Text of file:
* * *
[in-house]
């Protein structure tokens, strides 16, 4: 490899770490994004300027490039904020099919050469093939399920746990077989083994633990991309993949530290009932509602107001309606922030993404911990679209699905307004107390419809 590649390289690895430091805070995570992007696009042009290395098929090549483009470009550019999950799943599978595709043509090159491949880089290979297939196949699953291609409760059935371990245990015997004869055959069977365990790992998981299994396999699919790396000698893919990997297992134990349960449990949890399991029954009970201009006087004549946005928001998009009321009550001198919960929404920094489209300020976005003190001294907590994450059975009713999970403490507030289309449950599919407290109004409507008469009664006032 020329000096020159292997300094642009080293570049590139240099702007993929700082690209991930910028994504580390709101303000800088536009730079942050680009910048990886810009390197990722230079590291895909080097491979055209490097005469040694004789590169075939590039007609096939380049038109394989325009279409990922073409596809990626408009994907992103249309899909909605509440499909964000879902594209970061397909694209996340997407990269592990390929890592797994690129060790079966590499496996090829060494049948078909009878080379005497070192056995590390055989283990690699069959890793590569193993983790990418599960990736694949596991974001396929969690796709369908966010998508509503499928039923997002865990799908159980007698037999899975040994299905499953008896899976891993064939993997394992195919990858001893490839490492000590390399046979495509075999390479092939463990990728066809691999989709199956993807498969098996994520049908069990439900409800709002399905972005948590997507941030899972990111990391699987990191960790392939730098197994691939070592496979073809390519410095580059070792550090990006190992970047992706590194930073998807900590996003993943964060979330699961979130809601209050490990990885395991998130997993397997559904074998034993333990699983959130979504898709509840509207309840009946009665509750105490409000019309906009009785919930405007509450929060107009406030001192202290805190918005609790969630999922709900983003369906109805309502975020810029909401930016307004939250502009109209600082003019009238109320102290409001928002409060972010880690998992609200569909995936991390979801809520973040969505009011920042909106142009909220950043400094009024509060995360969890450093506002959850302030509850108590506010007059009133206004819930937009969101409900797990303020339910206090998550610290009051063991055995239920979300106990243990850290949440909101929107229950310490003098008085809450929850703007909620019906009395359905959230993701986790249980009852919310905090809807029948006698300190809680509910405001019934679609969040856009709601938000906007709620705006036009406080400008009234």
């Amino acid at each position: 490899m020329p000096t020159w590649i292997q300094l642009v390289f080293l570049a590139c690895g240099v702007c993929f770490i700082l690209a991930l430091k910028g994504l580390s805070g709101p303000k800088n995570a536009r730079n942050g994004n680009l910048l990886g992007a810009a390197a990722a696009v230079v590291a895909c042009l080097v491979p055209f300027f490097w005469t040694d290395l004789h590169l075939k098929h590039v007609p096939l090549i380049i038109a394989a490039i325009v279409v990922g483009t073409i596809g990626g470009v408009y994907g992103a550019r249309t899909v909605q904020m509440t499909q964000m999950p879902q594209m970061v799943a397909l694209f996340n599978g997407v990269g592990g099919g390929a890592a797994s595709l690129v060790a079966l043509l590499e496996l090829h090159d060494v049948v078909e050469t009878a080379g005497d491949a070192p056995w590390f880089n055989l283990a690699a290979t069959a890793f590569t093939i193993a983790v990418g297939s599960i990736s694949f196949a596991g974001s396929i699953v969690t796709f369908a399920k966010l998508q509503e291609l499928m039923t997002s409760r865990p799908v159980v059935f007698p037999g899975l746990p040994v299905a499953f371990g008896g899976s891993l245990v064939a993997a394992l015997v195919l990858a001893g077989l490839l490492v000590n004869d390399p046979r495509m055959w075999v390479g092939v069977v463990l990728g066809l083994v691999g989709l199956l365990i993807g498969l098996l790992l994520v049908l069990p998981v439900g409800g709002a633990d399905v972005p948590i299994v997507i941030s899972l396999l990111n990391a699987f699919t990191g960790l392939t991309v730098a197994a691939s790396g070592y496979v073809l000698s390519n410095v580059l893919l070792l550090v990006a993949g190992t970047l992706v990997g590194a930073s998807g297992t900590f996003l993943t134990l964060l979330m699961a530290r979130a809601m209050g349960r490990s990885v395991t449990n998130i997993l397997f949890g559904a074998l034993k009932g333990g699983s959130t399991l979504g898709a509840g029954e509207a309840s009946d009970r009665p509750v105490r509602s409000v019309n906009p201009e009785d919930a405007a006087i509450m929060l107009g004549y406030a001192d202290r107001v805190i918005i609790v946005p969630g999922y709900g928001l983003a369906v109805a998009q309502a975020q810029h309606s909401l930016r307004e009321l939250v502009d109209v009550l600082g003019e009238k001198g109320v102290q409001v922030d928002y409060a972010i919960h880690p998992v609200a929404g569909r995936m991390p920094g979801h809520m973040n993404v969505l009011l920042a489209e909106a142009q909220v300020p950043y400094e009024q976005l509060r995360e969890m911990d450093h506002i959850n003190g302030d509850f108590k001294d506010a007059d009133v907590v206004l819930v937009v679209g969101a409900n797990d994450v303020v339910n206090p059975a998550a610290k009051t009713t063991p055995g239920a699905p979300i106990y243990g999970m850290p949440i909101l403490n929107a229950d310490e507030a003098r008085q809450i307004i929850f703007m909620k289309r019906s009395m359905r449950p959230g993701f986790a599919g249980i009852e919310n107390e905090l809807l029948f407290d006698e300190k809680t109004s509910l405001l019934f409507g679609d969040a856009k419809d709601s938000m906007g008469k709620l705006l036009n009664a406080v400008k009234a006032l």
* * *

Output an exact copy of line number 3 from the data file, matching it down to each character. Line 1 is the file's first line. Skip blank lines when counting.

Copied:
């Amino acid at each position: 490899m020329p000096t020159w590649i292997q300094l642009v390289f080293l570049a590139c690895g240099v702007c993929f770490i700082l690209a991930l430091k910028g994504l580390s805070g709101p303000k800088n995570a536009r730079n942050g994004n680009l910048l990886g992007a810009a390197a990722a696009v230079v590291a895909c042009l080097v491979p055209f300027f490097w005469t040694d290395l004789h590169l075939k098929h590039v007609p096939l090549i380049i038109a394989a490039i325009v279409v990922g483009t073409i596809g990626g470009v408009y994907g992103a550019r249309t899909v909605q904020m509440t499909q964000m999950p879902q594209m970061v799943a397909l694209f996340n599978g997407v990269g592990g099919g390929a890592a797994s595709l690129v060790a079966l043509l590499e496996l090829h090159d060494v049948v078909e050469t009878a080379g005497d491949a070192p056995w590390f880089n055989l283990a690699a290979t069959a890793f590569t093939i193993a983790v990418g297939s599960i990736s694949f196949a596991g974001s396929i699953v969690t796709f369908a399920k966010l998508q509503e291609l499928m039923t997002s409760r865990p799908v159980v059935f007698p037999g899975l746990p040994v299905a499953f371990g008896g899976s891993l245990v064939a993997a394992l015997v195919l990858a001893g077989l490839l490492v000590n004869d390399p046979r495509m055959w075999v390479g092939v069977v463990l990728g066809l083994v691999g989709l199956l365990i993807g498969l098996l790992l994520v049908l069990p998981v439900g409800g709002a633990d399905v972005p948590i299994v997507i941030s899972l396999l990111n990391a699987f699919t990191g960790l392939t991309v730098a197994a691939s790396g070592y496979v073809l000698s390519n410095v580059l893919l070792l550090v990006a993949g190992t970047l992706v990997g590194a930073s998807g297992t900590f996003l993943t134990l964060l979330m699961a530290r979130a809601m209050g349960r490990s990885v395991t449990n998130i997993l397997f949890g559904a074998l034993k009932g333990g699983s959130t399991l979504g898709a509840g029954e509207a309840s009946d009970r009665p509750v105490r509602s409000v019309n906009p201009e009785d919930a405007a006087i509450m929060l107009g004549y406030a001192d202290r107001v805190i918005i609790v946005p969630g999922y709900g928001l983003a369906v109805a998009q309502a975020q810029h309606s909401l930016r307004e009321l939250v502009d109209v009550l600082g003019e009238k001198g109320v102290q409001v922030d928002y409060a972010i919960h880690p998992v609200a929404g569909r995936m991390p920094g979801h809520m973040n993404v969505l009011l920042a489209e909106a142009q909220v300020p950043y400094e009024q976005l509060r995360e969890m911990d450093h506002i959850n003190g302030d509850f108590k001294d506010a007059d009133v907590v206004l819930v937009v679209g969101a409900n797990d994450v303020v339910n206090p059975a998550a610290k009051t009713t063991p055995g239920a699905p979300i106990y243990g999970m850290p949440i909101l403490n929107a229950d310490e507030a003098r008085q809450i307004i929850f703007m909620k289309r019906s009395m359905r449950p959230g993701f986790a599919g249980i009852e919310n107390e905090l809807l029948f407290d006698e300190k809680t109004s509910l405001l019934f409507g679609d969040a856009k419809d709601s938000m906007g008469k709620l705006l036009n009664a406080v400008k009234a006032l």